Bunnings
Icon - Website - Mobile - Add to project list.svgIcon - Website - Mobile - Cart.svg

Sign in to your account

Project list

Sign in to your account

Kids bedroom with a blue colour scheme. There is a long bench underneath the shuttered window with cushions and soft toys on top and storage beneath

Overview

Plantation shutters look great but they can be super expensive to get installed. Why not have a crack at installing your shutters yourself with these great 'Easy As' D.I.Y. kits.

Tools and materials

Steps

1Head in-store and grab your kit

These ‘Easy As' plantations shutters not only look great, they're also the world's first self-installed adjustable shutters, so you know they'll fit any window. Head to your nearest Bunnings to pick the right one for your space – there are 25 different versions in the range so all types of windows are catered for. Can't find what you're after? You can also customise them! Ask in-store for more details.

2Assemble your shutter frame

Once you've measured your window and figured out which kit to get, take it home and lay everything in the kit out, ready to go. Grab the shutter frame and place it on the floor and assemble the adjustable frame corners by sliding the lock and key into position at the back of the frame. Clip the corner covers onto the edge of the adjustable frame.

Handy hint: Make sure your hinges are all facing the right direction!

Person assembling a shutter frame on the floor

3Secure your 'T Post'

You'll need to do this with a 40mm screw – use your drill to screw it together. Once this is done you're ready to pop your assembled frame into the window – grab a friend to help you with this bit if you need to.

Person using a cordless drill to assemble plantation shutters on the floor

4Fit your frame to the window

Grab your Allen key and turn the mechanisms at the side until they fit the window perfectly. These mechanisms around the frame are great as they allow your shutters to adjust to fit your window frame perfectly – genius!

Two people holding a plantation shutter frame against a window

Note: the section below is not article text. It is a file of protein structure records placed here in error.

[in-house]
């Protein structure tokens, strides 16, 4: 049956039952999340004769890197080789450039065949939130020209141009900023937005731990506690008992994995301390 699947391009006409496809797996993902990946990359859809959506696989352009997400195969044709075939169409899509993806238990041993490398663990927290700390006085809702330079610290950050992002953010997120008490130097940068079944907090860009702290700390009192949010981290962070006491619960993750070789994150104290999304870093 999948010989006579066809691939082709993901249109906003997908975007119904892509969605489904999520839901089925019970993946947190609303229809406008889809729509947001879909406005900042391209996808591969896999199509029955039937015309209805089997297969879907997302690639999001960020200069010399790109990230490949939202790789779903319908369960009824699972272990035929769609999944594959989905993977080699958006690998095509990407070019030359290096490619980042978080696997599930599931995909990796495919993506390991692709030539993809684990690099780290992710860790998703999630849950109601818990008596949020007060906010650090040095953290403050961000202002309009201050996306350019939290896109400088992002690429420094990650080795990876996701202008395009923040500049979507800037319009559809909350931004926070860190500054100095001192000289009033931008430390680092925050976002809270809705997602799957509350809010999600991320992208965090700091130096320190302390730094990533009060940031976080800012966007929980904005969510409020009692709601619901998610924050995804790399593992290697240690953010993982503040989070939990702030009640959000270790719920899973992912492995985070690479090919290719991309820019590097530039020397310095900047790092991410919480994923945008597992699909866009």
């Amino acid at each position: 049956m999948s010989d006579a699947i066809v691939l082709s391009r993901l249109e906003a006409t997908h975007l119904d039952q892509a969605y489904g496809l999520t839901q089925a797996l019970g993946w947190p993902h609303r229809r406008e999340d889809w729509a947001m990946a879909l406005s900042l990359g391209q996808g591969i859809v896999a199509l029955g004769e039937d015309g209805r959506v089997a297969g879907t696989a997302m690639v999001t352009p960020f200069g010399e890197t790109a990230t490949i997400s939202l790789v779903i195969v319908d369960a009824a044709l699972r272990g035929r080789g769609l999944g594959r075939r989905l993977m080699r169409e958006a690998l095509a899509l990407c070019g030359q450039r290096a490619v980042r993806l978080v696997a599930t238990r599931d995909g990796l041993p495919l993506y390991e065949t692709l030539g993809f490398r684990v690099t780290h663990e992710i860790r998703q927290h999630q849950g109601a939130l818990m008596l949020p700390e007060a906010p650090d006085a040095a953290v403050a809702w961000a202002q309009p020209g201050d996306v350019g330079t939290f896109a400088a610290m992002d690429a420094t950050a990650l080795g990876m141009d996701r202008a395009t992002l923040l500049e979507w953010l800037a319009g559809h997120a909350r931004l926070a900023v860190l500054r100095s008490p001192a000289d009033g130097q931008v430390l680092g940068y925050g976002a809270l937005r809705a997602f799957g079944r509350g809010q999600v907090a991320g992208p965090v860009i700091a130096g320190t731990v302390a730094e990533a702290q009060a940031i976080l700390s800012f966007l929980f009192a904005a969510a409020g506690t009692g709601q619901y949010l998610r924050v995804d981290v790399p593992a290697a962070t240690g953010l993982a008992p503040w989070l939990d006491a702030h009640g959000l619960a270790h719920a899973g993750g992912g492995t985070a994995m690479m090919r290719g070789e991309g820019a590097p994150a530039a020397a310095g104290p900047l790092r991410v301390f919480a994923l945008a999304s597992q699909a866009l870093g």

5Fix in place

Now the frame is fitted and adjusted, fix into place permanently using the kit's 70mm screws. Use your drill to screw in through the Allen key mechanism to secure at one point on each edge of the frame.

Person using cordless drill to attach plantation shutter frame to window frame

6Attach the shutter panels to the frame

Starting from the left, attach your shutter panels to the frame with the hinge pins.

Person attaching shutter panels to the frame with hinge pins

7Put the last screws in

Using your remaining frame screws, go back and secure the frame to the window at the remaining mechanism points, then cover the holes with the white stickers.

8Screw the hinge-locking screws into place

This is the last bit! Find your hinges and screw the hinge-locking screws that come with the kit into place using your drill.

9The shutters are ready to roll

You're done! These plantation shutters look a million bucks, but bonus – they didn't cost anywhere near that! And the best part is they're totally safe for kids' rooms because there are no hanging cords – perfect!

Person looking out a window with plantation shutters

10Watch more from the series

For more simple D.I.Y. inspiration check out the full episode from Make It Yours Episode 5: Kids Bedroom Makeover by Poppy Lee.

Suggested products

More D.I.Y. Advice

Health & Safety

Please make sure you use all equipment appropriately and safely when following the advice in these D.I.Y. videos. You need to be familiar with how to use equipment safely and follow the instructions that came with the equipment. If you are unsure, you may feel it is safest to consult an expert, such as the manufacturer or an expert Bunnings Team Member.

Grave health hazards are linked to asbestos, which may be in homes built up to 1990. Health hazards may result from exposure to lead-based paints in older materials and copper chromium arsenic (CCA) treated timber. For information on the dangers of asbestos, lead-based paint and CCA treated timber and tips for dealing with these materials contact your local council's Environmental Health Officer. You can also use a simple test kit from Bunnings to indicate the presence of lead-based paint.